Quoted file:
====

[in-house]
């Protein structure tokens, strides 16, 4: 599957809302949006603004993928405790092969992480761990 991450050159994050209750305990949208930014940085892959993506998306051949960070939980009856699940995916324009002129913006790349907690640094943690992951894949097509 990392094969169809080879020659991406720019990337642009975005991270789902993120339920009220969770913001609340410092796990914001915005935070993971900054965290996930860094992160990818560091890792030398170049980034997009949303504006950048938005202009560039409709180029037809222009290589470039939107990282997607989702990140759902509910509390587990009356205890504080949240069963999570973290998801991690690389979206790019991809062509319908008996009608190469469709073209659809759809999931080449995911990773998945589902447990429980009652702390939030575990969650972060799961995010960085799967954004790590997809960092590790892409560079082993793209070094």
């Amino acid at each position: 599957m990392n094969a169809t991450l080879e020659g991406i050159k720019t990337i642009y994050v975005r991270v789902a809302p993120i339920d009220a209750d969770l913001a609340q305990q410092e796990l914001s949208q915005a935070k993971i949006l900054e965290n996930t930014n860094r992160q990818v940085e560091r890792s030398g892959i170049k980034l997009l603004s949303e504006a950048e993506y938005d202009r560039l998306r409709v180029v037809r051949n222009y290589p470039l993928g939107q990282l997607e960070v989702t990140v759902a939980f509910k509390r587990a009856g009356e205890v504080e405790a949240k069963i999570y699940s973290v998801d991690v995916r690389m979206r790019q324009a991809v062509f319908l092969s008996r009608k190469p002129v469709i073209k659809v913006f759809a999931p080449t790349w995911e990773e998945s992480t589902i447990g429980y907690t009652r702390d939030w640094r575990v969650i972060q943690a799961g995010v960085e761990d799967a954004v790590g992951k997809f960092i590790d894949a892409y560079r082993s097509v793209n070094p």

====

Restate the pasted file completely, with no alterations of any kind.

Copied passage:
[in-house]
């Protein structure tokens, strides 16, 4: 599957809302949006603004993928405790092969992480761990 991450050159994050209750305990949208930014940085892959993506998306051949960070939980009856699940995916324009002129913006790349907690640094943690992951894949097509 990392094969169809080879020659991406720019990337642009975005991270789902993120339920009220969770913001609340410092796990914001915005935070993971900054965290996930860094992160990818560091890792030398170049980034997009949303504006950048938005202009560039409709180029037809222009290589470039939107990282997607989702990140759902509910509390587990009356205890504080949240069963999570973290998801991690690389979206790019991809062509319908008996009608190469469709073209659809759809999931080449995911990773998945589902447990429980009652702390939030575990969650972060799961995010960085799967954004790590997809960092590790892409560079082993793209070094």
């Amino acid at each position: 599957m990392n094969a169809t991450l080879e020659g991406i050159k720019t990337i642009y994050v975005r991270v789902a809302p993120i339920d009220a209750d969770l913001a609340q305990q410092e796990l914001s949208q915005a935070k993971i949006l900054e965290n996930t930014n860094r992160q990818v940085e560091r890792s030398g892959i170049k980034l997009l603004s949303e504006a950048e993506y938005d202009r560039l998306r409709v180029v037809r051949n222009y290589p470039l993928g939107q990282l997607e960070v989702t990140v759902a939980f509910k509390r587990a009856g009356e205890v504080e405790a949240k069963i999570y699940s973290v998801d991690v995916r690389m979206r790019q324009a991809v062509f319908l092969s008996r009608k190469p002129v469709i073209k659809v913006f759809a999931p080449t790349w995911e990773e998945s992480t589902i447990g429980y907690t009652r702390d939030w640094r575990v969650i972060q943690a799961g995010v960085e761990d799967a954004v790590g992951k997809f960092i590790d894949a892409y560079r082993s097509v793209n070094p």